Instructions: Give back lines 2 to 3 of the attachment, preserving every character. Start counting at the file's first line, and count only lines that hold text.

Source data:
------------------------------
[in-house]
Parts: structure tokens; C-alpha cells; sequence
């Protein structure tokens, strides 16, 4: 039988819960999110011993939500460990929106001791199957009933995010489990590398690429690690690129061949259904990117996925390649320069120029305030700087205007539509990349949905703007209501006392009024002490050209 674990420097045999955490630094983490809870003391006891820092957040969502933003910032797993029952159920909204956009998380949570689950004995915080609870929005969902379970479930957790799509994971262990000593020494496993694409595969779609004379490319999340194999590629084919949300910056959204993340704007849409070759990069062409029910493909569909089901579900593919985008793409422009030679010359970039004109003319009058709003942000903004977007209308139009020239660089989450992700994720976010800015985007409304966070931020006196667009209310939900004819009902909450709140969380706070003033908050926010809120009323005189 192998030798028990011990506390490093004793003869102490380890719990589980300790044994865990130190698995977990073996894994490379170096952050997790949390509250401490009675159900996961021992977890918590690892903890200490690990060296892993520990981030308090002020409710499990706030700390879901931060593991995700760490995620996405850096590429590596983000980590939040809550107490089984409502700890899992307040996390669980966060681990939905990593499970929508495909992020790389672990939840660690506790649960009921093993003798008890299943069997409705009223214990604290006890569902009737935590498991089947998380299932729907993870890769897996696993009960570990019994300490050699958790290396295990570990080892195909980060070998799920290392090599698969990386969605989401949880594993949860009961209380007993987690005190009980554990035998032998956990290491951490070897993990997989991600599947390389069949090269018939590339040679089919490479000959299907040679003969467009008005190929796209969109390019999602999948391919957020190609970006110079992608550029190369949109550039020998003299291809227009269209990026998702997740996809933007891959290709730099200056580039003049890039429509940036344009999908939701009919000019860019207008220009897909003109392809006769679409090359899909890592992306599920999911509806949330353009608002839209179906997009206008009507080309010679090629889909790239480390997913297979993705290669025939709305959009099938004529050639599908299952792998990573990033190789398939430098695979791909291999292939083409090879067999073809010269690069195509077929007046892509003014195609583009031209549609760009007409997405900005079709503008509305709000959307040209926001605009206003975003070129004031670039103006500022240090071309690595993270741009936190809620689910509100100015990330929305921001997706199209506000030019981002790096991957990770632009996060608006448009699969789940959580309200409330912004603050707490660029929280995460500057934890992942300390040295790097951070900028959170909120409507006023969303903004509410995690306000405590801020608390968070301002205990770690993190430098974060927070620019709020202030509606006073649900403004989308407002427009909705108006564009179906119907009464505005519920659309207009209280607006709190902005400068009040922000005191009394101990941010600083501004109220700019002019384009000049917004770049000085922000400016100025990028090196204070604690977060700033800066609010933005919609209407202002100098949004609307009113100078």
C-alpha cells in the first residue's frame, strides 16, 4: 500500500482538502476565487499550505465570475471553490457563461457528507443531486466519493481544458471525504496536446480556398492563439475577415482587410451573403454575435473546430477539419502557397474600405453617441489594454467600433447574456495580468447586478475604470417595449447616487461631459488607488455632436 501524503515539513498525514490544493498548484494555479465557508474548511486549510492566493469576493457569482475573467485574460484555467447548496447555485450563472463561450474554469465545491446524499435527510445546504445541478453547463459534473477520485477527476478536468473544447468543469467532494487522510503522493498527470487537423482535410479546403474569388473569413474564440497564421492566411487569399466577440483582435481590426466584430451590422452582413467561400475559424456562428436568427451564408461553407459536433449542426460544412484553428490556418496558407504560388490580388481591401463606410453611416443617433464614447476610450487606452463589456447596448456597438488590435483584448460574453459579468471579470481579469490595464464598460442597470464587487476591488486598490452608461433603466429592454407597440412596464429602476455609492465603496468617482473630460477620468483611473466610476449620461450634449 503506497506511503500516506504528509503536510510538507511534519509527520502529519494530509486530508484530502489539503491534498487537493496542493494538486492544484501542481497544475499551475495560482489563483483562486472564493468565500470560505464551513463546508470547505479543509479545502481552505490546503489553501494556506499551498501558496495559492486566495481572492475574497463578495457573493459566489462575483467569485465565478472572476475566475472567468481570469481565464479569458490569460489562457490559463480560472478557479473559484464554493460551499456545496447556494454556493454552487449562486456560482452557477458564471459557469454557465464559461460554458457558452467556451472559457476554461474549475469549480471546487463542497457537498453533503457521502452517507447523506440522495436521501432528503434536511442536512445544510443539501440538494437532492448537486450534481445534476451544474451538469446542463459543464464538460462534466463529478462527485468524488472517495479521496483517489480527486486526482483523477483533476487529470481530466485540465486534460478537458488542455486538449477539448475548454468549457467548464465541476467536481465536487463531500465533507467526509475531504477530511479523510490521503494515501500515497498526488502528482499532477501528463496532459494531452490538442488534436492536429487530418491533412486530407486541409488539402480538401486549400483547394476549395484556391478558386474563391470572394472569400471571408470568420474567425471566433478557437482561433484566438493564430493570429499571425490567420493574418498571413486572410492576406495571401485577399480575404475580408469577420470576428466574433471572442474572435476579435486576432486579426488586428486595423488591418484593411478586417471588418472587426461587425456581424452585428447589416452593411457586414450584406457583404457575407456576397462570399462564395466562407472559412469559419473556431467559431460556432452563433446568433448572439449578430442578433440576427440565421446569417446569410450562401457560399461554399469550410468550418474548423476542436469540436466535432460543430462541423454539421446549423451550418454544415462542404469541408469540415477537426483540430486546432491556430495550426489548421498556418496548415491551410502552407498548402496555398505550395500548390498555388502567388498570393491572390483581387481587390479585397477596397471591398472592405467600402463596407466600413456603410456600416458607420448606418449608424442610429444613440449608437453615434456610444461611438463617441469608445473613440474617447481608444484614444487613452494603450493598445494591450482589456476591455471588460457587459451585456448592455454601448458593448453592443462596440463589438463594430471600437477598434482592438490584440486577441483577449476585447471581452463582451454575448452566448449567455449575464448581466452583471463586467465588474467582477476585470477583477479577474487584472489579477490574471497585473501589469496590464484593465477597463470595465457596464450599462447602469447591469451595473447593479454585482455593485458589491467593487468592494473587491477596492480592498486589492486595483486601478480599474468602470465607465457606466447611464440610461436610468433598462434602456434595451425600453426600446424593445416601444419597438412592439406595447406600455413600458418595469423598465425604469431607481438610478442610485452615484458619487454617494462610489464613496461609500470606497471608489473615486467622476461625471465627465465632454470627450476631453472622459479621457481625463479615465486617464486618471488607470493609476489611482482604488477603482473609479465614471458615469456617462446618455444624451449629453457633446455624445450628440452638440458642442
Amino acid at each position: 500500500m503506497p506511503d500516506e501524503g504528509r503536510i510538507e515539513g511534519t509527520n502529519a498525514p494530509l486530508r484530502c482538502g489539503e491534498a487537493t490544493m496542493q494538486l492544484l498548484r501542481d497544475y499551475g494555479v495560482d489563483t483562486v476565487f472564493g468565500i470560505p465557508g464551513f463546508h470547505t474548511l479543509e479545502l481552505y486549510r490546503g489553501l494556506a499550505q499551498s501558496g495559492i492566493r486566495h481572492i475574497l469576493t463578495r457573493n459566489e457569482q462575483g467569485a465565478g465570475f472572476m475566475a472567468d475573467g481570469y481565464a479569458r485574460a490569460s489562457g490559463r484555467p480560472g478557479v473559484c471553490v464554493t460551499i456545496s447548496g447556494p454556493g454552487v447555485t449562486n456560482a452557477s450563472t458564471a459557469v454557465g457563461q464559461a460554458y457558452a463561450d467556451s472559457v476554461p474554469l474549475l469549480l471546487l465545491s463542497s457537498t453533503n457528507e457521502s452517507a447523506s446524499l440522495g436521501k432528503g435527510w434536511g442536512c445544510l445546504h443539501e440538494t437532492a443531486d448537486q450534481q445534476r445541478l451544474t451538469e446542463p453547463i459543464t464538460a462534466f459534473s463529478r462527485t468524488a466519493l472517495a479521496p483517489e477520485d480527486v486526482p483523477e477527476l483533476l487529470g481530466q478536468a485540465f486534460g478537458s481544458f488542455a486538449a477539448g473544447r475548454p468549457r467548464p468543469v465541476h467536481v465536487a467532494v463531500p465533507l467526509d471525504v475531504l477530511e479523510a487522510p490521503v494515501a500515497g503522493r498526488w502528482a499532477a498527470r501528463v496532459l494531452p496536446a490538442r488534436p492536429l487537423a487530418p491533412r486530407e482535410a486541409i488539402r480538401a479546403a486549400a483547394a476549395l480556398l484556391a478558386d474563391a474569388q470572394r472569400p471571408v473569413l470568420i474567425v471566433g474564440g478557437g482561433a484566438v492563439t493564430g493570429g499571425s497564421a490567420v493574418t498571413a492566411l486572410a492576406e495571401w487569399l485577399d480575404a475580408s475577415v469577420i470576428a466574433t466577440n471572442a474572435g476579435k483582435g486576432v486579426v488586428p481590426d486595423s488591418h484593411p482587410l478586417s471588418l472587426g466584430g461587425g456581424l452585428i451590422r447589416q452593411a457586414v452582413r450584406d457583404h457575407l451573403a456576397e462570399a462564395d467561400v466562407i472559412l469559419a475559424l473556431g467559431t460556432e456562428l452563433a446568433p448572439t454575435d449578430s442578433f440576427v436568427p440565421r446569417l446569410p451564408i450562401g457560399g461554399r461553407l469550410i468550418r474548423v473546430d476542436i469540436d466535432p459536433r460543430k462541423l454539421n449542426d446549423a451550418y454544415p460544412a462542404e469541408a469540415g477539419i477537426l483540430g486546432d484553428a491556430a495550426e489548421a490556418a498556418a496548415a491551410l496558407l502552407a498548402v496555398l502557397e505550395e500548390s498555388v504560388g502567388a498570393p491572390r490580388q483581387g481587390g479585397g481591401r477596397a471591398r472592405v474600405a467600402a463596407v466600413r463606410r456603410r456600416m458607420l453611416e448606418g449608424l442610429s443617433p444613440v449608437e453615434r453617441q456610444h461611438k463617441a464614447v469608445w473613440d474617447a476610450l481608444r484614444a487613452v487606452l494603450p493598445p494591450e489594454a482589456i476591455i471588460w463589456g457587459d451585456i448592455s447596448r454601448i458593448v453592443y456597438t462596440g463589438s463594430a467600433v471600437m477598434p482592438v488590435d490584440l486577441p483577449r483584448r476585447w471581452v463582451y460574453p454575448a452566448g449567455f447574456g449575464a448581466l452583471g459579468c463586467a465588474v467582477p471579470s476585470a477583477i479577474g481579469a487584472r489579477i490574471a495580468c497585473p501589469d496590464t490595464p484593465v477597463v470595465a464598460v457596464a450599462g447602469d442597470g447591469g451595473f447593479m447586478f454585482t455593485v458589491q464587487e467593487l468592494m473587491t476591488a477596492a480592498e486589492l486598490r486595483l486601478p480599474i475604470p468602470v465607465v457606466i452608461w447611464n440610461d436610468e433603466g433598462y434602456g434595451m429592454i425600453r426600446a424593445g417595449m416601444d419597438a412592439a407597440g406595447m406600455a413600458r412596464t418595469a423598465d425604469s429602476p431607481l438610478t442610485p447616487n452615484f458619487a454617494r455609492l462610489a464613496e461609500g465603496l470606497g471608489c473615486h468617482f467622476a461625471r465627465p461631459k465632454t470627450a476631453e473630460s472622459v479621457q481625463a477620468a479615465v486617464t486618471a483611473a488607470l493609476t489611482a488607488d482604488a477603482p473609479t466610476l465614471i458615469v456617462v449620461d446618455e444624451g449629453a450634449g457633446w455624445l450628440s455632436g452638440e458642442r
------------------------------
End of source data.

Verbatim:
Parts: structure tokens; C-alpha cells; sequence
């Protein structure tokens, strides 16, 4: 039988819960999110011993939500460990929106001791199957009933995010489990590398690429690690690129061949259904990117996925390649320069120029305030700087205007539509990349949905703007209501006392009024002490050209 674990420097045999955490630094983490809870003391006891820092957040969502933003910032797993029952159920909204956009998380949570689950004995915080609870929005969902379970479930957790799509994971262990000593020494496993694409595969779609004379490319999340194999590629084919949300910056959204993340704007849409070759990069062409029910493909569909089901579900593919985008793409422009030679010359970039004109003319009058709003942000903004977007209308139009020239660089989450992700994720976010800015985007409304966070931020006196667009209310939900004819009902909450709140969380706070003033908050926010809120009323005189 192998030798028990011990506390490093004793003869102490380890719990589980300790044994865990130190698995977990073996894994490379170096952050997790949390509250401490009675159900996961021992977890918590690892903890200490690990060296892993520990981030308090002020409710499990706030700390879901931060593991995700760490995620996405850096590429590596983000980590939040809550107490089984409502700890899992307040996390669980966060681990939905990593499970929508495909992020790389672990939840660690506790649960009921093993003798008890299943069997409705009223214990604290006890569902009737935590498991089947998380299932729907993870890769897996696993009960570990019994300490050699958790290396295990570990080892195909980060070998799920290392090599698969990386969605989401949880594993949860009961209380007993987690005190009980554990035998032998956990290491951490070897993990997989991600599947390389069949090269018939590339040679089919490479000959299907040679003969467009008005190929796209969109390019999602999948391919957020190609970006110079992608550029190369949109550039020998003299291809227009269209990026998702997740996809933007891959290709730099200056580039003049890039429509940036344009999908939701009919000019860019207008220009897909003109392809006769679409090359899909890592992306599920999911509806949330353009608002839209179906997009206008009507080309010679090629889909790239480390997913297979993705290669025939709305959009099938004529050639599908299952792998990573990033190789398939430098695979791909291999292939083409090879067999073809010269690069195509077929007046892509003014195609583009031209549609760009007409997405900005079709503008509305709000959307040209926001605009206003975003070129004031670039103006500022240090071309690595993270741009936190809620689910509100100015990330929305921001997706199209506000030019981002790096991957990770632009996060608006448009699969789940959580309200409330912004603050707490660029929280995460500057934890992942300390040295790097951070900028959170909120409507006023969303903004509410995690306000405590801020608390968070301002205990770690993190430098974060927070620019709020202030509606006073649900403004989308407002427009909705108006564009179906119907009464505005519920659309207009209280607006709190902005400068009040922000005191009394101990941010600083501004109220700019002019384009000049917004770049000085922000400016100025990028090196204070604690977060700033800066609010933005919609209407202002100098949004609307009113100078």